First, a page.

Many devices, such as lateral spin valves, depend critically on the quality of interfaces formed between different materials, and hence require the entire device to be fabricated within an ultra-high vacuum environment. This is possible using angled deposition with a suspended mask such that, by depositing from specific angles, different patterns form on the substrate beneath. We use a bi-layer of MMA(8.5)-MAA copolymer and PMMA patterned by electron-beam lithography (EBL) to form such a mask. It is necessary, though, to perform proximity effect correction (PEC) in EBL to achieve the correct spatial distribution of electrons, and hence produce the desired pattern in the developed resist. For bi-layer processes this is a three-dimensional (3D) correction since we must optimise for two different critical doses (one for the copolymer, the other for the PMMA) at defined 3D positions within the resist stack. We perform this 3D correction using the commercial software BEAMER produced by GenISys GmbH. We show that by applying manual shape segregation and modulation to the exposure pattern, prior to the "3DPEC" algorithm, it is possible to achieve much higher contrasts in the spatial distribution of absorbed energy and hence significantly increase the processing window, and yield in the fabrication of suspended masks.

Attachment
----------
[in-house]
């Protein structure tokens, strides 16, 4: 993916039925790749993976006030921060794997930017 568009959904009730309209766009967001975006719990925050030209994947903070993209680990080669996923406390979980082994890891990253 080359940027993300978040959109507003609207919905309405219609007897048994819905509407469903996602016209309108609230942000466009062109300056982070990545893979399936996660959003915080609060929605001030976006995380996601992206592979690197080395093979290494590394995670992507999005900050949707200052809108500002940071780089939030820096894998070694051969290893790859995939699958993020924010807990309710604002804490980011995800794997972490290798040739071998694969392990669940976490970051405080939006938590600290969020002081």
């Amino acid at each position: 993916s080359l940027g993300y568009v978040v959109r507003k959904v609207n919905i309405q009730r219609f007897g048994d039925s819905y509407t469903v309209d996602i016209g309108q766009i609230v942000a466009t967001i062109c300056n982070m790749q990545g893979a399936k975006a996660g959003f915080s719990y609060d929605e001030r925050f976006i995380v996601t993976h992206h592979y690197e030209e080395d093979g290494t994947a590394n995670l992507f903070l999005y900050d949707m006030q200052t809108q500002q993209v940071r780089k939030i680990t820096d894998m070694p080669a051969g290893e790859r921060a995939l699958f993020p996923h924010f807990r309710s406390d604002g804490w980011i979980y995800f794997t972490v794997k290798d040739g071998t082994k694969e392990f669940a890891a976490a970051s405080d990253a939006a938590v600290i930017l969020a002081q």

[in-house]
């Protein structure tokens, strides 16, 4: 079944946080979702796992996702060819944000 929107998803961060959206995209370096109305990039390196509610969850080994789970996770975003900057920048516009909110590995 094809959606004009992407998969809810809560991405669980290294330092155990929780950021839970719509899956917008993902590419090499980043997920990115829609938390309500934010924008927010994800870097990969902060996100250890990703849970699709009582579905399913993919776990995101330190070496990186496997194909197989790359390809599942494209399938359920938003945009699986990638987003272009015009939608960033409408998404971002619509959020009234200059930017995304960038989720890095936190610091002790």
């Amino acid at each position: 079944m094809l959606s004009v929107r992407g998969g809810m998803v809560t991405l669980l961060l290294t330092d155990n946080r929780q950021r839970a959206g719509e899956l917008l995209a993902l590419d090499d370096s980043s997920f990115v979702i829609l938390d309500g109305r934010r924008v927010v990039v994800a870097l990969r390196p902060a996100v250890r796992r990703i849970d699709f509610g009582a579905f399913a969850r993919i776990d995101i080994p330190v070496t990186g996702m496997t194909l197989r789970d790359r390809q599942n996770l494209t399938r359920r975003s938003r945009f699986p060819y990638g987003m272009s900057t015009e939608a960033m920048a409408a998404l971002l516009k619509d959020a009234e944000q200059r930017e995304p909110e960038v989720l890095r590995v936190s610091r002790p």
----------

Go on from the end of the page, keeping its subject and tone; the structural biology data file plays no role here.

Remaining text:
Bibliographical noteFunding Information:
We gratefully acknowledge support from the UK Engineering and Physical Sciences Research Council .
- Angled evaporation
- E-beam lithography
- GenISys beamer
- Lateral spin valve
- Suspended shadow mask